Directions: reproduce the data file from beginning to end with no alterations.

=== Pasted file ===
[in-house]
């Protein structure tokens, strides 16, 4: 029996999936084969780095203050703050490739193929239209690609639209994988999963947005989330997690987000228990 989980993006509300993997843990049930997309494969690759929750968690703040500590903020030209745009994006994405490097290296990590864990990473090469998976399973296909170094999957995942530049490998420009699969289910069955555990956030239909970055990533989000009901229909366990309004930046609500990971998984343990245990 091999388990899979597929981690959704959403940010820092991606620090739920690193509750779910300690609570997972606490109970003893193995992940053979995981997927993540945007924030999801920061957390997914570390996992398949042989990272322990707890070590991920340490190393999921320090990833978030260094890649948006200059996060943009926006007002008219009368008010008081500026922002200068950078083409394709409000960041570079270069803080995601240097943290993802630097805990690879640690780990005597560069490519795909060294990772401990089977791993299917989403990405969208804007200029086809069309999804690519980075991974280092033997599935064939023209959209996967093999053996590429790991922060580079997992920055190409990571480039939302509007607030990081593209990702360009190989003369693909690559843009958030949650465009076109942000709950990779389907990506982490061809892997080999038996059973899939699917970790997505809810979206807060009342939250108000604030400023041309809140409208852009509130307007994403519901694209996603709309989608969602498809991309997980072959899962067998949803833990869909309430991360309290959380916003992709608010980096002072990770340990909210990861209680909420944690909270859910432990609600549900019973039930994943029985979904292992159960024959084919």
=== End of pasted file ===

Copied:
[in-house]
């Protein structure tokens, strides 16, 4: 029996999936084969780095203050703050490739193929239209690609639209994988999963947005989330997690987000228990 989980993006509300993997843990049930997309494969690759929750968690703040500590903020030209745009994006994405490097290296990590864990990473090469998976399973296909170094999957995942530049490998420009699969289910069955555990956030239909970055990533989000009901229909366990309004930046609500990971998984343990245990 091999388990899979597929981690959704959403940010820092991606620090739920690193509750779910300690609570997972606490109970003893193995992940053979995981997927993540945007924030999801920061957390997914570390996992398949042989990272322990707890070590991920340490190393999921320090990833978030260094890649948006200059996060943009926006007002008219009368008010008081500026922002200068950078083409394709409000960041570079270069803080995601240097943290993802630097805990690879640690780990005597560069490519795909060294990772401990089977791993299917989403990405969208804007200029086809069309999804690519980075991974280092033997599935064939023209959209996967093999053996590429790991922060580079997992920055190409990571480039939302509007607030990081593209990702360009190989003369693909690559843009958030949650465009076109942000709950990779389907990506982490061809892997080999038996059973899939699917970790997505809810979206807060009342939250108000604030400023041309809140409208852009509130307007994403519901694209996603709309989608969602498809991309997980072959899962067998949803833990869909309430991360309290959380916003992709608010980096002072990770340990909210990861209680909420944690909270859910432990609600549900019973039930994943029985979904292992159960024959084919």